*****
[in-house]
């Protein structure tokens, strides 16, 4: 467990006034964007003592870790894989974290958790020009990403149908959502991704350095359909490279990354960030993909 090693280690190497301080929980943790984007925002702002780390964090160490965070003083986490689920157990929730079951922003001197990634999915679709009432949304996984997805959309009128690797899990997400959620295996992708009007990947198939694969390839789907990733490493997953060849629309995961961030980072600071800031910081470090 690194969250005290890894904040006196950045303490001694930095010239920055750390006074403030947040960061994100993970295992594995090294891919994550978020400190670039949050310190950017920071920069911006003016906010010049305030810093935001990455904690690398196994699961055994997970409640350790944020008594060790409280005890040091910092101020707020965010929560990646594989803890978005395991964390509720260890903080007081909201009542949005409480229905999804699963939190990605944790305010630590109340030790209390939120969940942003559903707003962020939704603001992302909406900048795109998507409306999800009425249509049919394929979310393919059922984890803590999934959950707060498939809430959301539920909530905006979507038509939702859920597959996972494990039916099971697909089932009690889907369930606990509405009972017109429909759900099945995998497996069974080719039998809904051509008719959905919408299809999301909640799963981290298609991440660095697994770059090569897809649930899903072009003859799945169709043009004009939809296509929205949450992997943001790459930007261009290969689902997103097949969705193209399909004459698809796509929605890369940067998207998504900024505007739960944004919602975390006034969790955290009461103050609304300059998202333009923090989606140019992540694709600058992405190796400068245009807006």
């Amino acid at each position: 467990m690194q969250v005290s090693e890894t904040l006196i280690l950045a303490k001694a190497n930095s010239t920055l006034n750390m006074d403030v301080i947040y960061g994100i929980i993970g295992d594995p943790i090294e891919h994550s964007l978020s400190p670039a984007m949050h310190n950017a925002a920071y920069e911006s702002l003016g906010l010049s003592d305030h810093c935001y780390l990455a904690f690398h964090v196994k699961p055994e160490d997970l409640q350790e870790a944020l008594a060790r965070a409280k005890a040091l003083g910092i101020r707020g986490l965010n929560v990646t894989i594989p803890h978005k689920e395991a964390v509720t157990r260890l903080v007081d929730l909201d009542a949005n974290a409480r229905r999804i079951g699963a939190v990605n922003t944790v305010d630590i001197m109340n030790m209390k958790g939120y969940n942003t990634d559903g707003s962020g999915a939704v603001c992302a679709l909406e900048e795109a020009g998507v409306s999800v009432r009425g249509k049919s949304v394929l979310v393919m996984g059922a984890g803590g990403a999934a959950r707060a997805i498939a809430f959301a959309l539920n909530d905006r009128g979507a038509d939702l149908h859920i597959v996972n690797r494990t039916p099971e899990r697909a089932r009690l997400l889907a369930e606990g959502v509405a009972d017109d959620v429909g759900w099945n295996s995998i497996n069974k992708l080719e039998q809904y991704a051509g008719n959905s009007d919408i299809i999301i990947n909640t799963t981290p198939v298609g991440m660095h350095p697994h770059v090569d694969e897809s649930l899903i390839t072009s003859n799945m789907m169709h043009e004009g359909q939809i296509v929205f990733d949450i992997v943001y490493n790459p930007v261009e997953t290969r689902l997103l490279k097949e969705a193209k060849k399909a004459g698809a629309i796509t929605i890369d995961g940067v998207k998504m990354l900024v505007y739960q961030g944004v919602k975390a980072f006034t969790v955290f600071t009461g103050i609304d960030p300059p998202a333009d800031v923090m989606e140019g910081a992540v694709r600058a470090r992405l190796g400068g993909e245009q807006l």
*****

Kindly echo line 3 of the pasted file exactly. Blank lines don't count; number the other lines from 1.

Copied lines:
């Amino acid at each position: 467990m690194q969250v005290s090693e890894t904040l006196i280690l950045a303490k001694a190497n930095s010239t920055l006034n750390m006074d403030v301080i947040y960061g994100i929980i993970g295992d594995p943790i090294e891919h994550s964007l978020s400190p670039a984007m949050h310190n950017a925002a920071y920069e911006s702002l003016g906010l010049s003592d305030h810093c935001y780390l990455a904690f690398h964090v196994k699961p055994e160490d997970l409640q350790e870790a944020l008594a060790r965070a409280k005890a040091l003083g910092i101020r707020g986490l965010n929560v990646t894989i594989p803890h978005k689920e395991a964390v509720t157990r260890l903080v007081d929730l909201d009542a949005n974290a409480r229905r999804i079951g699963a939190v990605n922003t944790v305010d630590i001197m109340n030790m209390k958790g939120y969940n942003t990634d559903g707003s962020g999915a939704v603001c992302a679709l909406e900048e795109a020009g998507v409306s999800v009432r009425g249509k049919s949304v394929l979310v393919m996984g059922a984890g803590g990403a999934a959950r707060a997805i498939a809430f959301a959309l539920n909530d905006r009128g979507a038509d939702l149908h859920i597959v996972n690797r494990t039916p099971e899990r697909a089932r009690l997400l889907a369930e606990g959502v509405a009972d017109d959620v429909g759900w099945n295996s995998i497996n069974k992708l080719e039998q809904y991704a051509g008719n959905s009007d919408i299809i999301i990947n909640t799963t981290p198939v298609g991440m660095h350095p697994h770059v090569d694969e897809s649930l899903i390839t072009s003859n799945m789907m169709h043009e004009g359909q939809i296509v929205f990733d949450i992997v943001y490493n790459p930007v261009e997953t290969r689902l997103l490279k097949e969705a193209k060849k399909a004459g698809a629309i796509t929605i890369d995961g940067v998207k998504m990354l900024v505007y739960q961030g944004v919602k975390a980072f006034t969790v955290f600071t009461g103050i609304d960030p300059p998202a333009d800031v923090m989606e140019g910081a992540v694709r600058a470090r992405l190796g400068g993909e245009q807006l």